What matters more in Starcraft 2, your mechanics or your strategy? --Draft

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Posted on Jul 30, 2018

 

Mechanics V.S. Strategy in Starcraft 2

Over the ages, from amateur players to professionals in the Starcraft 2 scene, the debate about the relative importance between a player's mechanics and strategic preparation has been one of the most heated.

To give some background info, Starcraft 2 is one of the most competitive and lucrative esports title in the world. Some of its most prestigious tournaments boast championship winnings netting over $ 100K. As such, myriad professional teams and players exist and actively compete at the moment, not to mention the online match-making system Battle.net by Blizzard that hosts hundreds of thousands of enthusiastic fans.

Since Starcraft 2 is probably one of the most competitive game in the world by skill level, its players have wondered just what constitutes game-changing skills. One of the big framework or contention in this respect is the war between mechanics and strategy. To put it simply, a player's mechanics is primarily measured by that player's APM (action per minute), which measures the number of clicks by keyboard of mouse per minute. Alternatively, a player's strategic preparation is far more elusive, as it can range from build order preparation to unit specific counters. In our R shiny toy visualization,  we have been forced to use unique units made per game second as a proxy for the player's strategic preparation since the author thinks that's the best proxy out of the few statistics contained in the original data set. Without further ado, let's launch into the graphs!

In the above graph, we have a scatter plot showing each player's APM on the x-axis, unique units made per game timestamp on the y-axis, and a legend for the player's skill level, i.e. 1-7 with 1 being the least skilled and 7 being professional. Accordingly, the lighter the dot, the higher skilled level the dot represents. Here we can see that there's a huge amount of variation in the players' style as measured by APM/Strategy. You can see lighter blue dots on either the far right bottom corner or the top left corner, which says that players can be skilled either by having great mechanics or great strategic preparation. Finally we see the dots getting lighter as they branch out into the +x, +y direction ray, showing that indeed the two measurements correlate positively with skill level.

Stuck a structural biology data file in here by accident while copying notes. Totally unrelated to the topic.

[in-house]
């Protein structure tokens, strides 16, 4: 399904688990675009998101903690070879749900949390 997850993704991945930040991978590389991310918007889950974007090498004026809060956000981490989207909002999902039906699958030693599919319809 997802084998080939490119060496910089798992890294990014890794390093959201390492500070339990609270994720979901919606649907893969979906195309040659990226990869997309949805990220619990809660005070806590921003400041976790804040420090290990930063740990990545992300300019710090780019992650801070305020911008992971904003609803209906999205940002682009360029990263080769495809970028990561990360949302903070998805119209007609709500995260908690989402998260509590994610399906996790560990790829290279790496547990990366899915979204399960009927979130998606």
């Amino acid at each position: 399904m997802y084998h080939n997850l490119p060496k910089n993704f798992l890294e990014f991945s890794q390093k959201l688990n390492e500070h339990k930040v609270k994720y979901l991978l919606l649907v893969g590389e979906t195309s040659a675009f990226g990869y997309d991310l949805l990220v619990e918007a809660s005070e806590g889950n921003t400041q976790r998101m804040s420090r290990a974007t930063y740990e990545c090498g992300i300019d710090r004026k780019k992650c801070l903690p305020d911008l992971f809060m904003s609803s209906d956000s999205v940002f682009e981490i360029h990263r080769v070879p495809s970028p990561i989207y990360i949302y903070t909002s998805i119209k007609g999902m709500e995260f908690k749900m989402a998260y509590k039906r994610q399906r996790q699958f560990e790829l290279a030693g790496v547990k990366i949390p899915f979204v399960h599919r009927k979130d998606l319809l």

In the above graph we get a bar chart showing the player's skill level as the x-axis and average APM on the y-axis. We clearly see a positive correlation between the two. In the graph below, we get a bar chart instead showing the strategic preparation on the y-axis, where we see a similar but distinct trend. A final note to the analysis is the author believes an additional scatter plot of the APM/strategy v.s. skill level will help us see more structure into the data, rather than the one dimensional average statistics already displayed.

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Jason Lai

I graduated from NYU with a bachelor's degree in Math.
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